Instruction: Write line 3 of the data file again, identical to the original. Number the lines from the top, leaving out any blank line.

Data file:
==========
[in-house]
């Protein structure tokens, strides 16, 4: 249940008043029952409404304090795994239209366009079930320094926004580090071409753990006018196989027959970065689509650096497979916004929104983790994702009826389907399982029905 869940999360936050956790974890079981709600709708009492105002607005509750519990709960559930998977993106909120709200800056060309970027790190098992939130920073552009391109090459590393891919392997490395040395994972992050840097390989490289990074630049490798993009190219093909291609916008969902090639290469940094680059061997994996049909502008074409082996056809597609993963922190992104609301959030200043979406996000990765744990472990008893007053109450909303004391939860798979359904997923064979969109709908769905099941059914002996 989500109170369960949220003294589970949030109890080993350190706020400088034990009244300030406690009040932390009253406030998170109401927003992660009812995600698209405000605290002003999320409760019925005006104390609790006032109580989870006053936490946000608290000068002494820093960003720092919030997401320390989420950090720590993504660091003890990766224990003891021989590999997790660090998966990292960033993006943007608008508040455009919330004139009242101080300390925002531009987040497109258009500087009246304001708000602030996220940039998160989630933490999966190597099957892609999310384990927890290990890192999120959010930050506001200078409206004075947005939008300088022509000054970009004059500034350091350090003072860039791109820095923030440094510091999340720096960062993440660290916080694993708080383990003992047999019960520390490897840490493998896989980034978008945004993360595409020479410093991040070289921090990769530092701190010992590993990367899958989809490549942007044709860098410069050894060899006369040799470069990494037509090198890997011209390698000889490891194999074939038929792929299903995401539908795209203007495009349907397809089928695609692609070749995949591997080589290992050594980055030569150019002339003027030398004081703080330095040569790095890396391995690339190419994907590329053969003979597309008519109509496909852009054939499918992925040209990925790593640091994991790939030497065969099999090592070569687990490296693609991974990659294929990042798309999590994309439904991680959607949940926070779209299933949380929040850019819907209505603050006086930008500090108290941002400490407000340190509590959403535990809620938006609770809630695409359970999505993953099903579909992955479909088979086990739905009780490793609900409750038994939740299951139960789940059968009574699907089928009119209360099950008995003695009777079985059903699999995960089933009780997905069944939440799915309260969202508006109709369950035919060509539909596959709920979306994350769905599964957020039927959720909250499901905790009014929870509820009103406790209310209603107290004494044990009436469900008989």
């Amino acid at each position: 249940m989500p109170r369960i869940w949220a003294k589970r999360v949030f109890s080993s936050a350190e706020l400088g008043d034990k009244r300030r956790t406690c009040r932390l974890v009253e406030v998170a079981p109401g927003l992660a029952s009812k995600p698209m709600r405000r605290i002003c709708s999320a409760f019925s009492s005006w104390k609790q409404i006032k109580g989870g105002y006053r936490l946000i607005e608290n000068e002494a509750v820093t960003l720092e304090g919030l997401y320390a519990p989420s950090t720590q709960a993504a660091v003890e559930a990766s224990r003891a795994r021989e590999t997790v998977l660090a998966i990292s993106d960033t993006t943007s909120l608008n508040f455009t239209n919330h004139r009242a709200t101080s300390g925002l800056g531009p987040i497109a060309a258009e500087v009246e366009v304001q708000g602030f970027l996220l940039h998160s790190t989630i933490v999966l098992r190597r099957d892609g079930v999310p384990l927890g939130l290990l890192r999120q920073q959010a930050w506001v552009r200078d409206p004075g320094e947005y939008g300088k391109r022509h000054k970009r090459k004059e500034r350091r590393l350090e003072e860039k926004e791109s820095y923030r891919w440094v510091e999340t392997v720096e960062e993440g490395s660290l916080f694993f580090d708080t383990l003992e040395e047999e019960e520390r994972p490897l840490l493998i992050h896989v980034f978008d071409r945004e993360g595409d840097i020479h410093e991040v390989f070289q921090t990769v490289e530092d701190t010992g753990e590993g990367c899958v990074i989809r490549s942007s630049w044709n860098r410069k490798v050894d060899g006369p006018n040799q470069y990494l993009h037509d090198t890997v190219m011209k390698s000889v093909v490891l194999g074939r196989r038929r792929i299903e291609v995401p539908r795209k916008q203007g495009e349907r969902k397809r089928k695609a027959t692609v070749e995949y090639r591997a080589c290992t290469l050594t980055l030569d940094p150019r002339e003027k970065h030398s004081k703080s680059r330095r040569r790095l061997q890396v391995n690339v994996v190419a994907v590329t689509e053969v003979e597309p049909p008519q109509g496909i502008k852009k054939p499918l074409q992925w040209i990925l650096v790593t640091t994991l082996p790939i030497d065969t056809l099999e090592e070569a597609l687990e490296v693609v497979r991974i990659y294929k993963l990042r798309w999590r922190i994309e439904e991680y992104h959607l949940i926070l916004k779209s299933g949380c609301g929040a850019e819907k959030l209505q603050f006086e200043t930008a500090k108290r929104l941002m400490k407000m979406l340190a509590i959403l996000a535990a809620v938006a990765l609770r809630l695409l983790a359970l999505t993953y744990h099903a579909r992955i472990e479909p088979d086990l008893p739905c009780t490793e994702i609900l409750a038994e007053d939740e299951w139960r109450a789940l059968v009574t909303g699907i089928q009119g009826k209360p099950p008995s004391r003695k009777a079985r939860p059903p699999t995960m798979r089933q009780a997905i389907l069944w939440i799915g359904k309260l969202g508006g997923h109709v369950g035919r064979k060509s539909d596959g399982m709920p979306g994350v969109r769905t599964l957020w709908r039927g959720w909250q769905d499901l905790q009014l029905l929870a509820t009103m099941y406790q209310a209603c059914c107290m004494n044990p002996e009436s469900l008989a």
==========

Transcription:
């Amino acid at each position: 249940m989500p109170r369960i869940w949220a003294k589970r999360v949030f109890s080993s936050a350190e706020l400088g008043d034990k009244r300030r956790t406690c009040r932390l974890v009253e406030v998170a079981p109401g927003l992660a029952s009812k995600p698209m709600r405000r605290i002003c709708s999320a409760f019925s009492s005006w104390k609790q409404i006032k109580g989870g105002y006053r936490l946000i607005e608290n000068e002494a509750v820093t960003l720092e304090g919030l997401y320390a519990p989420s950090t720590q709960a993504a660091v003890e559930a990766s224990r003891a795994r021989e590999t997790v998977l660090a998966i990292s993106d960033t993006t943007s909120l608008n508040f455009t239209n919330h004139r009242a709200t101080s300390g925002l800056g531009p987040i497109a060309a258009e500087v009246e366009v304001q708000g602030f970027l996220l940039h998160s790190t989630i933490v999966l098992r190597r099957d892609g079930v999310p384990l927890g939130l290990l890192r999120q920073q959010a930050w506001v552009r200078d409206p004075g320094e947005y939008g300088k391109r022509h000054k970009r090459k004059e500034r350091r590393l350090e003072e860039k926004e791109s820095y923030r891919w440094v510091e999340t392997v720096e960062e993440g490395s660290l916080f694993f580090d708080t383990l003992e040395e047999e019960e520390r994972p490897l840490l493998i992050h896989v980034f978008d071409r945004e993360g595409d840097i020479h410093e991040v390989f070289q921090t990769v490289e530092d701190t010992g753990e590993g990367c899958v990074i989809r490549s942007s630049w044709n860098r410069k490798v050894d060899g006369p006018n040799q470069y990494l993009h037509d090198t890997v190219m011209k390698s000889v093909v490891l194999g074939r196989r038929r792929i299903e291609v995401p539908r795209k916008q203007g495009e349907r969902k397809r089928k695609a027959t692609v070749e995949y090639r591997a080589c290992t290469l050594t980055l030569d940094p150019r002339e003027k970065h030398s004081k703080s680059r330095r040569r790095l061997q890396v391995n690339v994996v190419a994907v590329t689509e053969v003979e597309p049909p008519q109509g496909i502008k852009k054939p499918l074409q992925w040209i990925l650096v790593t640091t994991l082996p790939i030497d065969t056809l099999e090592e070569a597609l687990e490296v693609v497979r991974i990659y294929k993963l990042r798309w999590r922190i994309e439904e991680y992104h959607l949940i926070l916004k779209s299933g949380c609301g929040a850019e819907k959030l209505q603050f006086e200043t930008a500090k108290r929104l941002m400490k407000m979406l340190a509590i959403l996000a535990a809620v938006a990765l609770r809630l695409l983790a359970l999505t993953y744990h099903a579909r992955i472990e479909p088979d086990l008893p739905c009780t490793e994702i609900l409750a038994e007053d939740e299951w139960r109450a789940l059968v009574t909303g699907i089928q009119g009826k209360p099950p008995s004391r003695k009777a079985r939860p059903p699999t995960m798979r089933q009780a997905i389907l069944w939440i799915g359904k309260l969202g508006g997923h109709v369950g035919r064979k060509s539909d596959g399982m709920p979306g994350v969109r769905t599964l957020w709908r039927g959720w909250q769905d499901l905790q009014l029905l929870a509820t009103m099941y406790q209310a209603c059914c107290m004494n044990p002996e009436s469900l008989a």